Evacuation
An Assembly Story for Primary Schools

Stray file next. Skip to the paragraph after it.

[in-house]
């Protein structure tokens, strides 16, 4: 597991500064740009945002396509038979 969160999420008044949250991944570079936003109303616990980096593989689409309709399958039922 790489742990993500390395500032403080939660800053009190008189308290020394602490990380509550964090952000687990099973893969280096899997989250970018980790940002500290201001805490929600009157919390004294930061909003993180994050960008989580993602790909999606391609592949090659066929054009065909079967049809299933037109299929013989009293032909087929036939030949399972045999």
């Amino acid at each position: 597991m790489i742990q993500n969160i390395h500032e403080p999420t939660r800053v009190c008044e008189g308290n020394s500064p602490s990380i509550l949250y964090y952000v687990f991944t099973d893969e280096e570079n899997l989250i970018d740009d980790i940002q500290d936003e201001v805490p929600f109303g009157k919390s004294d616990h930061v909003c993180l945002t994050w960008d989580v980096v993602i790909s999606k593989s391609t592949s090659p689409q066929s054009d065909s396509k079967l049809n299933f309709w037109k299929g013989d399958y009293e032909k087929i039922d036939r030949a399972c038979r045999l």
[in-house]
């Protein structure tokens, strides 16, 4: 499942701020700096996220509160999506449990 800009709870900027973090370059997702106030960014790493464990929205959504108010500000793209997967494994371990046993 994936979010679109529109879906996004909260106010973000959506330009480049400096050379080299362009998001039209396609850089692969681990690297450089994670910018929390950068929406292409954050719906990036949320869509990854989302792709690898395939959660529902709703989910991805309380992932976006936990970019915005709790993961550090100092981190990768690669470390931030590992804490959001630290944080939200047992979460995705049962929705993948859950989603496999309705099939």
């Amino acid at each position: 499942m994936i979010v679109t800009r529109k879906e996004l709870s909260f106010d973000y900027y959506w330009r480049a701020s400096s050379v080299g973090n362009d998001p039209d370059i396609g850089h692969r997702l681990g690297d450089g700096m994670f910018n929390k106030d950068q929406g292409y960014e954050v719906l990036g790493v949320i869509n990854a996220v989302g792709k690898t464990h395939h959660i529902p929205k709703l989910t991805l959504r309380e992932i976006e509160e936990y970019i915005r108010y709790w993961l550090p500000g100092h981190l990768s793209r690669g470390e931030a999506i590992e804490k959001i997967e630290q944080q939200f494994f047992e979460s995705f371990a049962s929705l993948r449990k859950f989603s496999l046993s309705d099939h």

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Set in East End London during the tumult of World War Two, this primary school assembly story follows six-year-old brothers Harold and Morris and their evacuation from their home life in the East End to sanctuary in Wales. The boys are fed up with having to make constant visits to the Anderson shelter and the inability to feel safe and secure in their own home due to the persistent bombing. This story provides curricular links to History, aiding multi-channel learning. When Morris declares that he wishes they didn’t live in London, Harold twigs that their parents have other plans. One morning, after a hearty breakfast, the boys are dressed up in their Sunday best, bags packed, and taken to the train station to meet with their classmates and teachers. Upon enquiry they are told that this is the evacuation- as organised by the government. A long train journey later, and the boys and other children step off the train and are escorted to a village hall where they are distributed amongst local residents as if for sale. The boys are growing increasingly upset as they are rejected by many of the locals, and they must support each other to stay strong. Eventually a seemingly crabby man pipes up to profess he can see a use for the “titches” up the chimneys! Harold and Morris are petrified and spend the entirety of the journey to the man’s house in tears. The sight that greets them when they reach their destination shocks them. The boys are led into a room with a roaring fire, an inviting banquet and warm pyjamas readied for them to get into. Best of all the man introduces the pair to his wife Mrs Evans who is overjoyed to have a chance at a family, and welcomes them with open arms. Harold and Morris realise that their trepidation was misplaced and are excited to discover that their near future is one where they will be safe, sound, and supported. This story teaches that sometimes the things we are most afraid of can turn out not to be so awful after all. This gives children listening confidence to step away from their fear. This is particularly pertinent during times of change- children nowadays often experience a multitude of changes from the process of growing up shifts in their living situation- e.g. moving house, parental separation, siblings leaving home. The positive resolution in this tale demonstrates that change and new beginnings don’t always have to be bad- giving listeners hope. Here children can also perceive that sometimes seemingly scary things they don’t want to happen have to so that they can successfully be removed from danger, encouraging them to learn to adapt and accept. This assembly story places emphasis and value on family relationships: from the care of Harold and Morris’ parents, to the welcome of Mrs Evans, to the supportive friendship the boys provide each other. Children experiencing times of upheaval and change can observe that just like Harold and Morris, they will be supported and comforted.

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